In the spirit of this blog post from Megan (which may be my favorite of the entire economic crisis), here are two readings for the day. For the first is for every left-liberal who thinks the housing crisis was entirely the result of wicked Republicans (and quisling Democrats) who deregulated the hell out of the American economy in the name of cowboy capitalism; it's a month-hold interview with Warren Buffett (via Tyler Cowen), in which he talks about Fannie, Freddie, and the limits of regulation:

QUICK: If you imagine where things will go with Fannie and Freddie, and you think about the regulators, where were the regulators for what was happening, and can something like this be prevented from happening again?

Mr. BUFFETT: Well, it's really an incredible case study in regulation because something called OFHEO was set up in 1992 by Congress, and the sole job of OFHEO was to watch over Fannie and Freddie, someone to watch over them. And they were there to evaluate the soundness and the accounting and all of that. Two companies were all they had to regulate. OFHEO has over 200 employees now. They have a budget now that's $65 million a year, and all they have to do is look at two companies. I mean, you know, I look at more than two companies.

QUICK: Mm-hmm.

Mr. BUFFETT: And they sat there, made reports to the Congress, you can get them on the Internet, every year. And, in fact, they reported to Sarbanes and Oxley every year. And they went--wrote 100 page reports, and they said, 'We've looked at these people and their standards are fine and their directors are fine and everything was fine.' And then all of a sudden you had two of the greatest accounting misstatements in history. You had all kinds of management malfeasance, and it all came out. And, of course, the classic thing was that after it all came out, OFHEO wrote a 350--340 page report examining what went wrong, and they blamed the management, they blamed the directors, they blamed the audit committee. They didn't have a word in there about themselves, and they're the ones that 200 people were going to work every day with just two companies to think about. It just shows the problems of regulation.

QUICK: That sounds like an argument against regulation, though. Is that what you're saying?

Mr. BUFFETT: It's an argument explaining--it's an argument that managing complex financial institutions where the management wants to deceive you can be very, very difficult.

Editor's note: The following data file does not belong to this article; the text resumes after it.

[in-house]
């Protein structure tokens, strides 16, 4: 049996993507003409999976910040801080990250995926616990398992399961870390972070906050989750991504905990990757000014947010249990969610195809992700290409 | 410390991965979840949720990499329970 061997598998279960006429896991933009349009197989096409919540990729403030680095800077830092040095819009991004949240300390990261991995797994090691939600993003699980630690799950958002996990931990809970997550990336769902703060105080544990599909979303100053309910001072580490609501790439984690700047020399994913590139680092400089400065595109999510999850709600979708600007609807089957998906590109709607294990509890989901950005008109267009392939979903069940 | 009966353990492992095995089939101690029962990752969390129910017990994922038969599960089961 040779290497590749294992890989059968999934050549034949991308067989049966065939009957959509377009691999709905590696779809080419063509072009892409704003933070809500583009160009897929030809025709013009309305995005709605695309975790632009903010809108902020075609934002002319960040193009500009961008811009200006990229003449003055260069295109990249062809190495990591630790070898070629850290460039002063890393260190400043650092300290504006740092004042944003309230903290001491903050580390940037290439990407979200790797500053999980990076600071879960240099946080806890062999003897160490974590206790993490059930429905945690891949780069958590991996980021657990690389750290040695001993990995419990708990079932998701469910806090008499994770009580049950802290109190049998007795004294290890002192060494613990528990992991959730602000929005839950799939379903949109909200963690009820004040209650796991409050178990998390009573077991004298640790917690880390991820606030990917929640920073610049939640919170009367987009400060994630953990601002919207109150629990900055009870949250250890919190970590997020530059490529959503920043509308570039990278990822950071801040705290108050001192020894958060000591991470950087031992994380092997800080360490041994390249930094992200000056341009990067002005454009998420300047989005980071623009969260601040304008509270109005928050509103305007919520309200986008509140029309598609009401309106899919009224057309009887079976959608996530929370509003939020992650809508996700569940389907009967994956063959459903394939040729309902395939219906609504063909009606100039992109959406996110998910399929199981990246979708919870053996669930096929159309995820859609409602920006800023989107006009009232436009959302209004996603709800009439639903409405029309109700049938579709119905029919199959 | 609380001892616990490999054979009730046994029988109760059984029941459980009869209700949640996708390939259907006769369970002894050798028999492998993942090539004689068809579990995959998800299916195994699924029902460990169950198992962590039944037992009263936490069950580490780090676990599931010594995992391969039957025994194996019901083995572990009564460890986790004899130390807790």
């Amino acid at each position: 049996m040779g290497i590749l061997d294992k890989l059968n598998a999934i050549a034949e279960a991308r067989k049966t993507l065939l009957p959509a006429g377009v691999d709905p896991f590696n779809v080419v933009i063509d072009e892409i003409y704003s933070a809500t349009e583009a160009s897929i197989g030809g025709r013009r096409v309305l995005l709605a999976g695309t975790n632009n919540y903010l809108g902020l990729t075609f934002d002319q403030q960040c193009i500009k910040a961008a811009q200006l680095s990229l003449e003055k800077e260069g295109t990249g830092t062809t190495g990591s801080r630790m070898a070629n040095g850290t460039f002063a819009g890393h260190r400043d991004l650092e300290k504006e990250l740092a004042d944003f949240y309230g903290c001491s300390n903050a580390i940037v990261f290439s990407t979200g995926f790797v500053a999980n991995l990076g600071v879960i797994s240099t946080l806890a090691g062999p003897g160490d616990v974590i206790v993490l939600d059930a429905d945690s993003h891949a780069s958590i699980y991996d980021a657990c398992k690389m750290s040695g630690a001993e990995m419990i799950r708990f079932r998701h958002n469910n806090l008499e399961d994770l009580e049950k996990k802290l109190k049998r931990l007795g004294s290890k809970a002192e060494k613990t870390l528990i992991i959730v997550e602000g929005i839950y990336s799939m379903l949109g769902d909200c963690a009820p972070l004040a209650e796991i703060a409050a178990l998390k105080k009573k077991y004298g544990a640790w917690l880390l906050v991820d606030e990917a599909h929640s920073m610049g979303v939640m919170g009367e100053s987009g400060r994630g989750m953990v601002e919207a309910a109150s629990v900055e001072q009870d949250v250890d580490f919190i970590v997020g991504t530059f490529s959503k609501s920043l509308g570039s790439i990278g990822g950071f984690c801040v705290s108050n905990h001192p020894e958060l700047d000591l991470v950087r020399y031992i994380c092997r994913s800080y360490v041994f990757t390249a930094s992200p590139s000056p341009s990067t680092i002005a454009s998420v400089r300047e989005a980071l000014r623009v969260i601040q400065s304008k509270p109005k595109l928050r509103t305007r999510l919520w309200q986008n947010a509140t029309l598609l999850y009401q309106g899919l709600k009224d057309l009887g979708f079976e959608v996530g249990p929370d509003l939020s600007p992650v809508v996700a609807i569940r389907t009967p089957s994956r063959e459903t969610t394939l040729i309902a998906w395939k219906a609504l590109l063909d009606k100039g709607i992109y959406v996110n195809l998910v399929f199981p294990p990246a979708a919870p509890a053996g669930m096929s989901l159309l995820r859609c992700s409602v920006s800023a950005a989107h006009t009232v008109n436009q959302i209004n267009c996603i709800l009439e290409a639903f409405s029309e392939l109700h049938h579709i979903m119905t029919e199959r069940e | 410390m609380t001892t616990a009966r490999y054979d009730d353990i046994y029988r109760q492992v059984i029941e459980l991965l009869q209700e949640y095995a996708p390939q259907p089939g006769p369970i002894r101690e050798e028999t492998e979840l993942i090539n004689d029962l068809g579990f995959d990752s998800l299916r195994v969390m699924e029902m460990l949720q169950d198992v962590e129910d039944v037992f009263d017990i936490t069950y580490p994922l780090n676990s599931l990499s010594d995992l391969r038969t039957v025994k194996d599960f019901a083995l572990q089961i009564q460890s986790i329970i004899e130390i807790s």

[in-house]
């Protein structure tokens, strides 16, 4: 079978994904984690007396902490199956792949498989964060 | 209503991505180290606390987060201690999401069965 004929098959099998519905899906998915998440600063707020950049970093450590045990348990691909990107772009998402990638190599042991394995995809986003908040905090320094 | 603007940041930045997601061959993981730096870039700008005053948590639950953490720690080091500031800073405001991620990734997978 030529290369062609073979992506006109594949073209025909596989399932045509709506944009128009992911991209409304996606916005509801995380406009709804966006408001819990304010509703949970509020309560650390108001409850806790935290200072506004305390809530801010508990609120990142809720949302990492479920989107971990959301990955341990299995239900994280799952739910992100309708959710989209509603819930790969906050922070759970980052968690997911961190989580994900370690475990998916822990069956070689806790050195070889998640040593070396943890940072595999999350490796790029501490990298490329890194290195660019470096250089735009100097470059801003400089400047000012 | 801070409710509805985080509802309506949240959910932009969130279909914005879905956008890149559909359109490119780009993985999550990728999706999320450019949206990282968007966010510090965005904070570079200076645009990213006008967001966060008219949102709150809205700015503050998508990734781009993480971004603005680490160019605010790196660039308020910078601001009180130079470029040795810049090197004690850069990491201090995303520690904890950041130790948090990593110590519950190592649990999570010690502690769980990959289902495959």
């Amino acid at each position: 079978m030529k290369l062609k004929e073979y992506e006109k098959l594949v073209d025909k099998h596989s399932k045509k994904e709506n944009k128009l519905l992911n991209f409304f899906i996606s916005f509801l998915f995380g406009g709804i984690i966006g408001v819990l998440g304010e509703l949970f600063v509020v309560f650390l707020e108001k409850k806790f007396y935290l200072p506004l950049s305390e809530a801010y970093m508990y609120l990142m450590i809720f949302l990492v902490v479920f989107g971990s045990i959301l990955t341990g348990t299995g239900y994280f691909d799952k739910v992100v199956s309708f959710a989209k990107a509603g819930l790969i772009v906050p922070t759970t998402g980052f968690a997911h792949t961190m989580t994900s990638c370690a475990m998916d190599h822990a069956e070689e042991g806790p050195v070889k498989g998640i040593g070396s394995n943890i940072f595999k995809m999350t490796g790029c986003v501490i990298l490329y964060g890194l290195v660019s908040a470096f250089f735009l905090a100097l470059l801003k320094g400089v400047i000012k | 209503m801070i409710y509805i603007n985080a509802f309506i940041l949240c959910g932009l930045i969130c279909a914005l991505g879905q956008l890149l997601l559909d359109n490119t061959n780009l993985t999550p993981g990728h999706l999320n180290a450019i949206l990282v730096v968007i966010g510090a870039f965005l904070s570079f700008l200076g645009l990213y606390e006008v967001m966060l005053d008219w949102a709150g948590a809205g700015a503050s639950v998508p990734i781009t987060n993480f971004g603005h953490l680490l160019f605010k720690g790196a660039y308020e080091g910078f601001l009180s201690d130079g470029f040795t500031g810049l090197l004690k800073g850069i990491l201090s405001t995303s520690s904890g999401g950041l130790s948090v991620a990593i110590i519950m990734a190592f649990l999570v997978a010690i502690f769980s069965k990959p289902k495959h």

The second is for any free-market conservative who thinks that the only thing that matters in this whole story is government's distortion of the market - the long bipartisan push to increase homeownership by any means necessary, that is - and that capitalism's tendency to encourage greed-addled shortsightedness has nothing to do with it. It's an interview N+1 did with a hedge fund manager nine months ago:

... There were people at the firm, say, at the middle of last year [2006], who were not mortgage experts, who were saying, you know, "I see the run-up in housing prices in some of these geographies, and I just don't really get it. I go down to Florida and see the forest of cranes, and I just really wonder, who's going to be in all those apartments? And I hear about all sorts of friends who are getting loans to buy apartments or houses speculatively and who are lying about the fact that it's not a primary residence, and I see these commercials on TV, you know, about low-doc, no-doc mortgages--and there is no way, there is no way that this is not going to end badly. And I see that these mortgages are being created by this massive demand for CDO paper, by this robotic bid, and this is the perfect example of a bubble--and we should be short, we should be short sub-prime paper."

n+1: This is what guys do? They travel around Florida, they watch TV?

HFM: Just in your normal life, I mean, like me, I trade a different market, I don't trade subprime, but, you know, I travel for other reasons, and some of my partners do the same thing. And we all, a number of us thought, "This is just crazy. We should be short. This is a bubble waiting to be popped." But the person who was the expert [at the fund], the person who ran the sub-prime business, who traded subprime paper and issued the CDOs, he was a true believer in the paradigm: "In 2003, people said that the credit quality of the average subprime mortgage was deteriorating, and now look, those mortgages have performed fine. The subprime market works." And, hey, he was the expert--you defer to the expert.

Via Keith Gessen. (They did a follow-up interview, after the Bear Stearns fiasco, that's also worth your time.)

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